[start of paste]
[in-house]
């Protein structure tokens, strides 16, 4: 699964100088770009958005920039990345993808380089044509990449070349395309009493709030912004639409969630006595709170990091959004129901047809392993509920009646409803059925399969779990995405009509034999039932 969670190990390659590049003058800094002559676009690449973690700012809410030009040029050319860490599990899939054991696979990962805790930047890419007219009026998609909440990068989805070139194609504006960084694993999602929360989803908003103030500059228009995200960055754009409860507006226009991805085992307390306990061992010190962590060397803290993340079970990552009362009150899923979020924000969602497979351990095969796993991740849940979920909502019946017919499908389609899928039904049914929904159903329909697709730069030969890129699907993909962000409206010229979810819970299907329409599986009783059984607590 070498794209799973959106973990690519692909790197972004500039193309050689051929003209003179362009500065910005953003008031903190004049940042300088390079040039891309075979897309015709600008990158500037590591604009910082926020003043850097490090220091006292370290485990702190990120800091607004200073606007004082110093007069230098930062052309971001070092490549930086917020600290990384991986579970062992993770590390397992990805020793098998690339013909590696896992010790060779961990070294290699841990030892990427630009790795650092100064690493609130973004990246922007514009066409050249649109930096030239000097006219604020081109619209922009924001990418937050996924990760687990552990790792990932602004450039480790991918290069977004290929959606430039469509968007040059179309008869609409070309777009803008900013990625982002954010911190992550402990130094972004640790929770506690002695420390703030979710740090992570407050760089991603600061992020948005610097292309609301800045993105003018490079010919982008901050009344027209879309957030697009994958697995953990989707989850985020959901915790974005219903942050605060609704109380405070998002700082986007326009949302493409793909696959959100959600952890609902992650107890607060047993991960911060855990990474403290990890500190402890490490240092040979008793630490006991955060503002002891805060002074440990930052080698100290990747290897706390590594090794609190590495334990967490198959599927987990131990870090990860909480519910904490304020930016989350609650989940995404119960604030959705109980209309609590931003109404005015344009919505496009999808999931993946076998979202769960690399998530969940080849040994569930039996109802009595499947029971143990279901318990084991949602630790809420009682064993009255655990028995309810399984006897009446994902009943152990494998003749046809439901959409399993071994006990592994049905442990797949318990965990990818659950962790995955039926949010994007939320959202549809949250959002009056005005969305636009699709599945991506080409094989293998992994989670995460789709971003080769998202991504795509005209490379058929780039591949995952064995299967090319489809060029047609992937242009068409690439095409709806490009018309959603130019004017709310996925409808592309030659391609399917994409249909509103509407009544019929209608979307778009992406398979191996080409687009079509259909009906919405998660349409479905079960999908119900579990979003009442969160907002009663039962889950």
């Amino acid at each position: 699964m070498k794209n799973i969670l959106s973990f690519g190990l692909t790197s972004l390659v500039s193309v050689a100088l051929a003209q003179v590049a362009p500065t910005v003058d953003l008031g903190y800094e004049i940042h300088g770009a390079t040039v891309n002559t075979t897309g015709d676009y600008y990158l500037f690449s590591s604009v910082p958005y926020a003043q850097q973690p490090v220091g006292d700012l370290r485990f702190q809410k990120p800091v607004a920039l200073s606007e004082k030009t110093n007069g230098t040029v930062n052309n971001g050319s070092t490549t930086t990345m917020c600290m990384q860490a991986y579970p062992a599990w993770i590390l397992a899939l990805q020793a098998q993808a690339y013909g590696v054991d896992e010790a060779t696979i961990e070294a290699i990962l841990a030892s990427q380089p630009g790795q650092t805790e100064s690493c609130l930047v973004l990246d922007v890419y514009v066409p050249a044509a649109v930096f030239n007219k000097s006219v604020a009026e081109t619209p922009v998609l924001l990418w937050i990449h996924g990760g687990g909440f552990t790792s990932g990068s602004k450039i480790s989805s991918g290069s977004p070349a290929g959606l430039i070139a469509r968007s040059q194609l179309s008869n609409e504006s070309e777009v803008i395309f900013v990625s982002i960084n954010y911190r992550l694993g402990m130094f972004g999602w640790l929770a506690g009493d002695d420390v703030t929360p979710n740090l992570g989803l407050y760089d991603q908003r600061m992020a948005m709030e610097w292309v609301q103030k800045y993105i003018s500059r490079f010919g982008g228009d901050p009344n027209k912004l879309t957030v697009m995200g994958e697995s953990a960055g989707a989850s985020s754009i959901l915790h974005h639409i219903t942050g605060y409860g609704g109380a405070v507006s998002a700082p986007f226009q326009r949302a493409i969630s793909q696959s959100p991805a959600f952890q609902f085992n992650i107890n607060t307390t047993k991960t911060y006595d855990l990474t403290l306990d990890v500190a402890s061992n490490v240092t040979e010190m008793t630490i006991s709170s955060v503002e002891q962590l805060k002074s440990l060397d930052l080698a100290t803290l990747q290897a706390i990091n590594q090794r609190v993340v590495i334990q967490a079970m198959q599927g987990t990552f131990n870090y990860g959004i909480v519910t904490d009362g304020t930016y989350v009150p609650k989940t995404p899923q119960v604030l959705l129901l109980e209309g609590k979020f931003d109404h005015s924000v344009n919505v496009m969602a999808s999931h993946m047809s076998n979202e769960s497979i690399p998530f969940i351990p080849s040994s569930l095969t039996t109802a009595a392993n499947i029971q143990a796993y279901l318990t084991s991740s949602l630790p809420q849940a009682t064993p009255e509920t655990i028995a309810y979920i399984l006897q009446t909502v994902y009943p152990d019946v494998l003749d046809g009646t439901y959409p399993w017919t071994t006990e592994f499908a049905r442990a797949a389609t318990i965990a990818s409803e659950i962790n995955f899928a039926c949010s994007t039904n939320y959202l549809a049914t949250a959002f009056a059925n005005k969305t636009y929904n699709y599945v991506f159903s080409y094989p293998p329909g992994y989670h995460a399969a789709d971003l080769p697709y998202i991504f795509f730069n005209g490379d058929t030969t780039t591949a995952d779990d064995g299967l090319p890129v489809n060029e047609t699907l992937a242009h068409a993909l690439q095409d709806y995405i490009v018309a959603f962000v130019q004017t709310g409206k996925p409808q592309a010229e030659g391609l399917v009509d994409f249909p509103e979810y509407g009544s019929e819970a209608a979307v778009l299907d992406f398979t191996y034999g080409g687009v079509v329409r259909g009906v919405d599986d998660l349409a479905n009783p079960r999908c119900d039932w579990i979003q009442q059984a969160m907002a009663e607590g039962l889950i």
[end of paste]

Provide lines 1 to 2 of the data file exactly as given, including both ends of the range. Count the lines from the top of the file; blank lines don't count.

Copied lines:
[in-house]
């Protein structure tokens, strides 16, 4: 699964100088770009958005920039990345993808380089044509990449070349395309009493709030912004639409969630006595709170990091959004129901047809392993509920009646409803059925399969779990995405009509034999039932 969670190990390659590049003058800094002559676009690449973690700012809410030009040029050319860490599990899939054991696979990962805790930047890419007219009026998609909440990068989805070139194609504006960084694993999602929360989803908003103030500059228009995200960055754009409860507006226009991805085992307390306990061992010190962590060397803290993340079970990552009362009150899923979020924000969602497979351990095969796993991740849940979920909502019946017919499908389609899928039904049914929904159903329909697709730069030969890129699907993909962000409206010229979810819970299907329409599986009783059984607590 070498794209799973959106973990690519692909790197972004500039193309050689051929003209003179362009500065910005953003008031903190004049940042300088390079040039891309075979897309015709600008990158500037590591604009910082926020003043850097490090220091006292370290485990702190990120800091607004200073606007004082110093007069230098930062052309971001070092490549930086917020600290990384991986579970062992993770590390397992990805020793098998690339013909590696896992010790060779961990070294290699841990030892990427630009790795650092100064690493609130973004990246922007514009066409050249649109930096030239000097006219604020081109619209922009924001990418937050996924990760687990552990790792990932602004450039480790991918290069977004290929959606430039469509968007040059179309008869609409070309777009803008900013990625982002954010911190992550402990130094972004640790929770506690002695420390703030979710740090992570407050760089991603600061992020948005610097292309609301800045993105003018490079010919982008901050009344027209879309957030697009994958697995953990989707989850985020959901915790974005219903942050605060609704109380405070998002700082986007326009949302493409793909696959959100959600952890609902992650107890607060047993991960911060855990990474403290990890500190402890490490240092040979008793630490006991955060503002002891805060002074440990930052080698100290990747290897706390590594090794609190590495334990967490198959599927987990131990870090990860909480519910904490304020930016989350609650989940995404119960604030959705109980209309609590931003109404005015344009919505496009999808999931993946076998979202769960690399998530969940080849040994569930039996109802009595499947029971143990279901318990084991949602630790809420009682064993009255655990028995309810399984006897009446994902009943152990494998003749046809439901959409399993071994006990592994049905442990797949318990965990990818659950962790995955039926949010994007939320959202549809949250959002009056005005969305636009699709599945991506080409094989293998992994989670995460789709971003080769998202991504795509005209490379058929780039591949995952064995299967090319489809060029047609992937242009068409690439095409709806490009018309959603130019004017709310996925409808592309030659391609399917994409249909509103509407009544019929209608979307778009992406398979191996080409687009079509259909009906919405998660349409479905079960999908119900579990979003009442969160907002009663039962889950």